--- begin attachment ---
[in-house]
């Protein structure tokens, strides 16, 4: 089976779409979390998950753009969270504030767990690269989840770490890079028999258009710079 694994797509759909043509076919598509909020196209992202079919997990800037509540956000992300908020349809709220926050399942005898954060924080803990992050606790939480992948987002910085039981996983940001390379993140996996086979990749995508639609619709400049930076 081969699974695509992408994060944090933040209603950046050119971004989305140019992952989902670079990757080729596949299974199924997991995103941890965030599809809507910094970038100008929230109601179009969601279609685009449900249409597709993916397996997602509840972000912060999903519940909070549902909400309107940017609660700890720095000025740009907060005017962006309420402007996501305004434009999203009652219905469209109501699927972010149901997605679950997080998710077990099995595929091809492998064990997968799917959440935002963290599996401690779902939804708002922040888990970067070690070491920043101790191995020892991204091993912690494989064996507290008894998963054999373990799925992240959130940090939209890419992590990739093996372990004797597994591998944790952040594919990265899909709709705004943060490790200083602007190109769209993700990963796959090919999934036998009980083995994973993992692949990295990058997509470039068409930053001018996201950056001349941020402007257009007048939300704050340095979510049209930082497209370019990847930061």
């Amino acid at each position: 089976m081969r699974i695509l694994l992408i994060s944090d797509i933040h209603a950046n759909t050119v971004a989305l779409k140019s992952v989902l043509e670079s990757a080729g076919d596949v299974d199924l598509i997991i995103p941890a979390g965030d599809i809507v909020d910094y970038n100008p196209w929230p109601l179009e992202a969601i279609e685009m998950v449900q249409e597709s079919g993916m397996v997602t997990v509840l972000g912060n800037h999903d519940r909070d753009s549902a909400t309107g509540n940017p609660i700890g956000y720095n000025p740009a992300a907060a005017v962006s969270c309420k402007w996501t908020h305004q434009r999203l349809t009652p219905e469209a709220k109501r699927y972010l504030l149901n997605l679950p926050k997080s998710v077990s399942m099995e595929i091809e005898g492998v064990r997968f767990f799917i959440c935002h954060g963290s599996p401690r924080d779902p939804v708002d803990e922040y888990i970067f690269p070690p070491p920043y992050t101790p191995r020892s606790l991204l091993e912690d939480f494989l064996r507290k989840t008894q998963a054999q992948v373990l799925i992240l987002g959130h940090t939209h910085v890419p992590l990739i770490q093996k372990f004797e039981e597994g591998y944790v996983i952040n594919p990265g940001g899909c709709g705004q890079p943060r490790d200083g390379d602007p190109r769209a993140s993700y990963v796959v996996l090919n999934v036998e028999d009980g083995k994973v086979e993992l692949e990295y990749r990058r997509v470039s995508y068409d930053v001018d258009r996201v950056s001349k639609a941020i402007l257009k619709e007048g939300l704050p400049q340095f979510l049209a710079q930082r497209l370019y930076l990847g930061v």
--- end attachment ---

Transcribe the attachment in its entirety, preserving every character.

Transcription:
[in-house]
């Protein structure tokens, strides 16, 4: 089976779409979390998950753009969270504030767990690269989840770490890079028999258009710079 694994797509759909043509076919598509909020196209992202079919997990800037509540956000992300908020349809709220926050399942005898954060924080803990992050606790939480992948987002910085039981996983940001390379993140996996086979990749995508639609619709400049930076 081969699974695509992408994060944090933040209603950046050119971004989305140019992952989902670079990757080729596949299974199924997991995103941890965030599809809507910094970038100008929230109601179009969601279609685009449900249409597709993916397996997602509840972000912060999903519940909070549902909400309107940017609660700890720095000025740009907060005017962006309420402007996501305004434009999203009652219905469209109501699927972010149901997605679950997080998710077990099995595929091809492998064990997968799917959440935002963290599996401690779902939804708002922040888990970067070690070491920043101790191995020892991204091993912690494989064996507290008894998963054999373990799925992240959130940090939209890419992590990739093996372990004797597994591998944790952040594919990265899909709709705004943060490790200083602007190109769209993700990963796959090919999934036998009980083995994973993992692949990295990058997509470039068409930053001018996201950056001349941020402007257009007048939300704050340095979510049209930082497209370019990847930061």
């Amino acid at each position: 089976m081969r699974i695509l694994l992408i994060s944090d797509i933040h209603a950046n759909t050119v971004a989305l779409k140019s992952v989902l043509e670079s990757a080729g076919d596949v299974d199924l598509i997991i995103p941890a979390g965030d599809i809507v909020d910094y970038n100008p196209w929230p109601l179009e992202a969601i279609e685009m998950v449900q249409e597709s079919g993916m397996v997602t997990v509840l972000g912060n800037h999903d519940r909070d753009s549902a909400t309107g509540n940017p609660i700890g956000y720095n000025p740009a992300a907060a005017v962006s969270c309420k402007w996501t908020h305004q434009r999203l349809t009652p219905e469209a709220k109501r699927y972010l504030l149901n997605l679950p926050k997080s998710v077990s399942m099995e595929i091809e005898g492998v064990r997968f767990f799917i959440c935002h954060g963290s599996p401690r924080d779902p939804v708002d803990e922040y888990i970067f690269p070690p070491p920043y992050t101790p191995r020892s606790l991204l091993e912690d939480f494989l064996r507290k989840t008894q998963a054999q992948v373990l799925i992240l987002g959130h940090t939209h910085v890419p992590l990739i770490q093996k372990f004797e039981e597994g591998y944790v996983i952040n594919p990265g940001g899909c709709g705004q890079p943060r490790d200083g390379d602007p190109r769209a993140s993700y990963v796959v996996l090919n999934v036998e028999d009980g083995k994973v086979e993992l692949e990295y990749r990058r997509v470039s995508y068409d930053v001018d258009r996201v950056s001349k639609a941020i402007l257009k619709e007048g939300l704050p400049q340095f979510l049209a710079q930082r497209l370019y930076l990847g930061v």